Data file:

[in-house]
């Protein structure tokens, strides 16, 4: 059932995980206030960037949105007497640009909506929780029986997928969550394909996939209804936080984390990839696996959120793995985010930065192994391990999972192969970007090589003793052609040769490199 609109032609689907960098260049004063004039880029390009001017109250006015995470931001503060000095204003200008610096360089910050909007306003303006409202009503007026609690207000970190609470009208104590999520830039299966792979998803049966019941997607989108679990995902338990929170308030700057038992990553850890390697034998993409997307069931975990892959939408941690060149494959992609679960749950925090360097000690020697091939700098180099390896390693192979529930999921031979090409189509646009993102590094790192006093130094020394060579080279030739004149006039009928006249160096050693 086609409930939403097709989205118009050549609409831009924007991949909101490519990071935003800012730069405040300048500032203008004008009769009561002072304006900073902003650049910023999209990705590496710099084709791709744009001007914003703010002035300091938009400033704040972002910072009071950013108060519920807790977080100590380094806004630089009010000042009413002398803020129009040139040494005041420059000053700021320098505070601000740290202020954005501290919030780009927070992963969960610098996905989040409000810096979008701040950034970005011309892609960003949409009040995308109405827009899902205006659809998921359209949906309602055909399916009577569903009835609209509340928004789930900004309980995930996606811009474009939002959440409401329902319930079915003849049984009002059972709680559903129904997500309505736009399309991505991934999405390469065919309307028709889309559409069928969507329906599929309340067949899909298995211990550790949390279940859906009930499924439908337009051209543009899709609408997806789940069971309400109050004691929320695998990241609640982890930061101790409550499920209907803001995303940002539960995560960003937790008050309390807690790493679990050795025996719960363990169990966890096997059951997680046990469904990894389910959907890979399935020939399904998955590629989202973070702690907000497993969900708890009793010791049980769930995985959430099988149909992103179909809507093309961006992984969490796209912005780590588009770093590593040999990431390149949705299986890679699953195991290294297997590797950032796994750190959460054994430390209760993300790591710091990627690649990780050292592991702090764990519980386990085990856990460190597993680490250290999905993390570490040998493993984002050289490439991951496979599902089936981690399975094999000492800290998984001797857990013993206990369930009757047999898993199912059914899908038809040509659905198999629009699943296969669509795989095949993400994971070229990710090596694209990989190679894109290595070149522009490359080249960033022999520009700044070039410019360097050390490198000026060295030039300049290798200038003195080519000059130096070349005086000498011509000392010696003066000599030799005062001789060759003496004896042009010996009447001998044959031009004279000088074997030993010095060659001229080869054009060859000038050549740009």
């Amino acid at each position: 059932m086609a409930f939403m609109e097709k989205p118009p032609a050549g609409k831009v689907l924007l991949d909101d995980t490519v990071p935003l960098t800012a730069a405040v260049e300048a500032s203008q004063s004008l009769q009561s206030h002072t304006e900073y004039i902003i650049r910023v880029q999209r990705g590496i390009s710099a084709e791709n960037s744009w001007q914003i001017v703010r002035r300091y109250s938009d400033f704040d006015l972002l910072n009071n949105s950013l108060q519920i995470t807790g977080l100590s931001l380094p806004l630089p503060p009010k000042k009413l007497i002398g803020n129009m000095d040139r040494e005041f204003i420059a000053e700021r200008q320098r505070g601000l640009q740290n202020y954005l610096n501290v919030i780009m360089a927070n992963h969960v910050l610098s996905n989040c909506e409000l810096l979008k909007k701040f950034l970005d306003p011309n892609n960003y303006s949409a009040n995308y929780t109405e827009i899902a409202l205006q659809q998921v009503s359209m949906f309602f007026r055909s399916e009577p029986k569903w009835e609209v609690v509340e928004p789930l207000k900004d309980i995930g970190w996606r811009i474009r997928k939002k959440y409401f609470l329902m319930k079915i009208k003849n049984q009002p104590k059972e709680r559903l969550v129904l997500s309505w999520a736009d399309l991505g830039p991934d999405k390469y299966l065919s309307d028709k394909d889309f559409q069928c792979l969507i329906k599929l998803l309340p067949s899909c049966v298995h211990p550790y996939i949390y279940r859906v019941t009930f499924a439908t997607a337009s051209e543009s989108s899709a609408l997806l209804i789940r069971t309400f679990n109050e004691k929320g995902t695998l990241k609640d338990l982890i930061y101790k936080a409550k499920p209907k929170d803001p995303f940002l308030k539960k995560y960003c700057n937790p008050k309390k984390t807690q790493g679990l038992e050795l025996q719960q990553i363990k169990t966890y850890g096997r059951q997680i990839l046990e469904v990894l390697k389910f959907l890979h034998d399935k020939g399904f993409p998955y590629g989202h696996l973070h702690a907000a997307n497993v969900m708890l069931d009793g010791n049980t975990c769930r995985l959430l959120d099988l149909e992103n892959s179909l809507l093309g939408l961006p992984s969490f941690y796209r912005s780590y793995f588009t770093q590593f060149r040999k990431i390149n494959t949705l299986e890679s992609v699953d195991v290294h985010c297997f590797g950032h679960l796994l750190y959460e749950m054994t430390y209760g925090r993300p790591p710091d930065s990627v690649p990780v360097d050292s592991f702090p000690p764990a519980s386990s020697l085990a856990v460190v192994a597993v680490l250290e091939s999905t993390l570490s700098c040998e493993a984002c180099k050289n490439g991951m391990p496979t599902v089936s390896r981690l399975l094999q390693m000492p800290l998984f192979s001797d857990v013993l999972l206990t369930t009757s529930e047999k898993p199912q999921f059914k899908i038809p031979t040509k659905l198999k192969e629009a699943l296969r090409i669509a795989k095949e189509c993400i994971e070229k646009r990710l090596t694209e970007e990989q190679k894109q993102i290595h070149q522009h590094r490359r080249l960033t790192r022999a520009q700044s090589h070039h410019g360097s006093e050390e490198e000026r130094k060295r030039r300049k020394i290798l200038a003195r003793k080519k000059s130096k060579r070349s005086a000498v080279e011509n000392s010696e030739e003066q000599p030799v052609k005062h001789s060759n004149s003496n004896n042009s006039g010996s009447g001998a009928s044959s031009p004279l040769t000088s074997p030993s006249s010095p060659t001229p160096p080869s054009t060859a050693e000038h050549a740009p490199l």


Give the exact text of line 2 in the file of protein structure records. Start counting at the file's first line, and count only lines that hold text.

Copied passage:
């Protein structure tokens, strides 16, 4: 059932995980206030960037949105007497640009909506929780029986997928969550394909996939209804936080984390990839696996959120793995985010930065192994391990999972192969970007090589003793052609040769490199 609109032609689907960098260049004063004039880029390009001017109250006015995470931001503060000095204003200008610096360089910050909007306003303006409202009503007026609690207000970190609470009208104590999520830039299966792979998803049966019941997607989108679990995902338990929170308030700057038992990553850890390697034998993409997307069931975990892959939408941690060149494959992609679960749950925090360097000690020697091939700098180099390896390693192979529930999921031979090409189509646009993102590094790192006093130094020394060579080279030739004149006039009928006249160096050693 086609409930939403097709989205118009050549609409831009924007991949909101490519990071935003800012730069405040300048500032203008004008009769009561002072304006900073902003650049910023999209990705590496710099084709791709744009001007914003703010002035300091938009400033704040972002910072009071950013108060519920807790977080100590380094806004630089009010000042009413002398803020129009040139040494005041420059000053700021320098505070601000740290202020954005501290919030780009927070992963969960610098996905989040409000810096979008701040950034970005011309892609960003949409009040995308109405827009899902205006659809998921359209949906309602055909399916009577569903009835609209509340928004789930900004309980995930996606811009474009939002959440409401329902319930079915003849049984009002059972709680559903129904997500309505736009399309991505991934999405390469065919309307028709889309559409069928969507329906599929309340067949899909298995211990550790949390279940859906009930499924439908337009051209543009899709609408997806789940069971309400109050004691929320695998990241609640982890930061101790409550499920209907803001995303940002539960995560960003937790008050309390807690790493679990050795025996719960363990169990966890096997059951997680046990469904990894389910959907890979399935020939399904998955590629989202973070702690907000497993969900708890009793010791049980769930995985959430099988149909992103179909809507093309961006992984969490796209912005780590588009770093590593040999990431390149949705299986890679699953195991290294297997590797950032796994750190959460054994430390209760993300790591710091990627690649990780050292592991702090764990519980386990085990856990460190597993680490250290999905993390570490040998493993984002050289490439991951496979599902089936981690399975094999000492800290998984001797857990013993206990369930009757047999898993199912059914899908038809040509659905198999629009699943296969669509795989095949993400994971070229990710090596694209990989190679894109290595070149522009490359080249960033022999520009700044070039410019360097050390490198000026060295030039300049290798200038003195080519000059130096070349005086000498011509000392010696003066000599030799005062001789060759003496004896042009010996009447001998044959031009004279000088074997030993010095060659001229080869054009060859000038050549740009």